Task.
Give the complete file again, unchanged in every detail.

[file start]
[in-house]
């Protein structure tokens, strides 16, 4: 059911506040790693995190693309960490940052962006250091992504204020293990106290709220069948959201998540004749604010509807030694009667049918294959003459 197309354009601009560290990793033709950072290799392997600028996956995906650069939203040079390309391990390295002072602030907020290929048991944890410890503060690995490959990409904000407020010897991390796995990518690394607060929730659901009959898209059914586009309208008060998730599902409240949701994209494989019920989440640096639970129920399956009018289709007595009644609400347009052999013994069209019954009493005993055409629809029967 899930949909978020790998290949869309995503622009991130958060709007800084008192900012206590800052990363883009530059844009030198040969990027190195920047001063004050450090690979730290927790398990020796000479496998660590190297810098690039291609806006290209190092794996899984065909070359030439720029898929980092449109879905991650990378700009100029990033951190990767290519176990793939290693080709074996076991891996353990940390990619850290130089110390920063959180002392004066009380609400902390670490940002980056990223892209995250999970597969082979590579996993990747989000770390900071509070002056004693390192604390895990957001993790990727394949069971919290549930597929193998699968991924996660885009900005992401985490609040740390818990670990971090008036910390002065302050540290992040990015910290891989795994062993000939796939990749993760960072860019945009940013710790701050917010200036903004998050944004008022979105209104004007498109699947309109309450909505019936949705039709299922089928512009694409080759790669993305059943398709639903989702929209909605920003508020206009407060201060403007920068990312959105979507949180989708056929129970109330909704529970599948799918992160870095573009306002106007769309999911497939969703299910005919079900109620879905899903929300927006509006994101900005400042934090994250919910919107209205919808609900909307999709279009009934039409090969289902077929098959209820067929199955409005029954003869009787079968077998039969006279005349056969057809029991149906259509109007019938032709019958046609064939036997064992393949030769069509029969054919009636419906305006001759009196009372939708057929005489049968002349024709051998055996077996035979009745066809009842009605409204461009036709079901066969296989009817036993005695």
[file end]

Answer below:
[in-house]
């Protein structure tokens, strides 16, 4: 059911506040790693995190693309960490940052962006250091992504204020293990106290709220069948959201998540004749604010509807030694009667049918294959003459 197309354009601009560290990793033709950072290799392997600028996956995906650069939203040079390309391990390295002072602030907020290929048991944890410890503060690995490959990409904000407020010897991390796995990518690394607060929730659901009959898209059914586009309208008060998730599902409240949701994209494989019920989440640096639970129920399956009018289709007595009644609400347009052999013994069209019954009493005993055409629809029967 899930949909978020790998290949869309995503622009991130958060709007800084008192900012206590800052990363883009530059844009030198040969990027190195920047001063004050450090690979730290927790398990020796000479496998660590190297810098690039291609806006290209190092794996899984065909070359030439720029898929980092449109879905991650990378700009100029990033951190990767290519176990793939290693080709074996076991891996353990940390990619850290130089110390920063959180002392004066009380609400902390670490940002980056990223892209995250999970597969082979590579996993990747989000770390900071509070002056004693390192604390895990957001993790990727394949069971919290549930597929193998699968991924996660885009900005992401985490609040740390818990670990971090008036910390002065302050540290992040990015910290891989795994062993000939796939990749993760960072860019945009940013710790701050917010200036903004998050944004008022979105209104004007498109699947309109309450909505019936949705039709299922089928512009694409080759790669993305059943398709639903989702929209909605920003508020206009407060201060403007920068990312959105979507949180989708056929129970109330909704529970599948799918992160870095573009306002106007769309999911497939969703299910005919079900109620879905899903929300927006509006994101900005400042934090994250919910919107209205919808609900909307999709279009009934039409090969289902077929098959209820067929199955409005029954003869009787079968077998039969006279005349056969057809029991149906259509109007019938032709019958046609064939036997064992393949030769069509029969054919009636419906305006001759009196009372939708057929005489049968002349024709051998055996077996035979009745066809009842009605409204461009036709079901066969296989009817036993005695």